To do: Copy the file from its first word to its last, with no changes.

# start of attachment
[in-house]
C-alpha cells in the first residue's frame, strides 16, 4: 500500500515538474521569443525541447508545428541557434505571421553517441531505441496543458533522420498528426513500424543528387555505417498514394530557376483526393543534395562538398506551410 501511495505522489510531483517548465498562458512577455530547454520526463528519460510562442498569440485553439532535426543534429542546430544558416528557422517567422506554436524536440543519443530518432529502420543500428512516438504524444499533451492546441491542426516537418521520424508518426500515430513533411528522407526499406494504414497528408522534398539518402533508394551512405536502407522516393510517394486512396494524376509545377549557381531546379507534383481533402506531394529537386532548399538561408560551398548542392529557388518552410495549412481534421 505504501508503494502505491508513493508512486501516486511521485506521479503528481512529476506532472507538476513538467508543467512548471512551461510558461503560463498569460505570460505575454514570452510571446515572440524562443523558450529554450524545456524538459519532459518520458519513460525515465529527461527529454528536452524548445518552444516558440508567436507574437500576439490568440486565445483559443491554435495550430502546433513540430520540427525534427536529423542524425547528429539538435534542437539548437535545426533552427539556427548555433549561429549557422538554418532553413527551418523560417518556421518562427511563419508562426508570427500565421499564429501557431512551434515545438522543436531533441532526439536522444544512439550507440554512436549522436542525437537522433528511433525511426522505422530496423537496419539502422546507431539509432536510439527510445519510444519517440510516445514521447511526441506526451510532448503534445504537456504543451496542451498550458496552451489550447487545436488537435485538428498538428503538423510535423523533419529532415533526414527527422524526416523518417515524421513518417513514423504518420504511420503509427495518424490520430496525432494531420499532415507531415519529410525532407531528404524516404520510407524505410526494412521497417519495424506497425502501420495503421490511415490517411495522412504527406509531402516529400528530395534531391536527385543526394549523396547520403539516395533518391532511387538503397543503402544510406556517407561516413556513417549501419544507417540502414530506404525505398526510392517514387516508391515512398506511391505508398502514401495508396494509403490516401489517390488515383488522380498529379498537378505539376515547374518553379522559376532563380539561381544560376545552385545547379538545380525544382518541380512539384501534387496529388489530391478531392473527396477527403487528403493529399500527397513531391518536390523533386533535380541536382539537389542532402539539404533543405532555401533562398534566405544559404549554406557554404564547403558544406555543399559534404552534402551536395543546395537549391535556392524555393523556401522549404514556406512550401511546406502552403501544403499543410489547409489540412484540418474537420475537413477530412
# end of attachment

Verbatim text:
[in-house]
C-alpha cells in the first residue's frame, strides 16, 4: 500500500515538474521569443525541447508545428541557434505571421553517441531505441496543458533522420498528426513500424543528387555505417498514394530557376483526393543534395562538398506551410 501511495505522489510531483517548465498562458512577455530547454520526463528519460510562442498569440485553439532535426543534429542546430544558416528557422517567422506554436524536440543519443530518432529502420543500428512516438504524444499533451492546441491542426516537418521520424508518426500515430513533411528522407526499406494504414497528408522534398539518402533508394551512405536502407522516393510517394486512396494524376509545377549557381531546379507534383481533402506531394529537386532548399538561408560551398548542392529557388518552410495549412481534421 505504501508503494502505491508513493508512486501516486511521485506521479503528481512529476506532472507538476513538467508543467512548471512551461510558461503560463498569460505570460505575454514570452510571446515572440524562443523558450529554450524545456524538459519532459518520458519513460525515465529527461527529454528536452524548445518552444516558440508567436507574437500576439490568440486565445483559443491554435495550430502546433513540430520540427525534427536529423542524425547528429539538435534542437539548437535545426533552427539556427548555433549561429549557422538554418532553413527551418523560417518556421518562427511563419508562426508570427500565421499564429501557431512551434515545438522543436531533441532526439536522444544512439550507440554512436549522436542525437537522433528511433525511426522505422530496423537496419539502422546507431539509432536510439527510445519510444519517440510516445514521447511526441506526451510532448503534445504537456504543451496542451498550458496552451489550447487545436488537435485538428498538428503538423510535423523533419529532415533526414527527422524526416523518417515524421513518417513514423504518420504511420503509427495518424490520430496525432494531420499532415507531415519529410525532407531528404524516404520510407524505410526494412521497417519495424506497425502501420495503421490511415490517411495522412504527406509531402516529400528530395534531391536527385543526394549523396547520403539516395533518391532511387538503397543503402544510406556517407561516413556513417549501419544507417540502414530506404525505398526510392517514387516508391515512398506511391505508398502514401495508396494509403490516401489517390488515383488522380498529379498537378505539376515547374518553379522559376532563380539561381544560376545552385545547379538545380525544382518541380512539384501534387496529388489530391478531392473527396477527403487528403493529399500527397513531391518536390523533386533535380541536382539537389542532402539539404533543405532555401533562398534566405544559404549554406557554404564547403558544406555543399559534404552534402551536395543546395537549391535556392524555393523556401522549404514556406512550401511546406502552403501544403499543410489547409489540412484540418474537420475537413477530412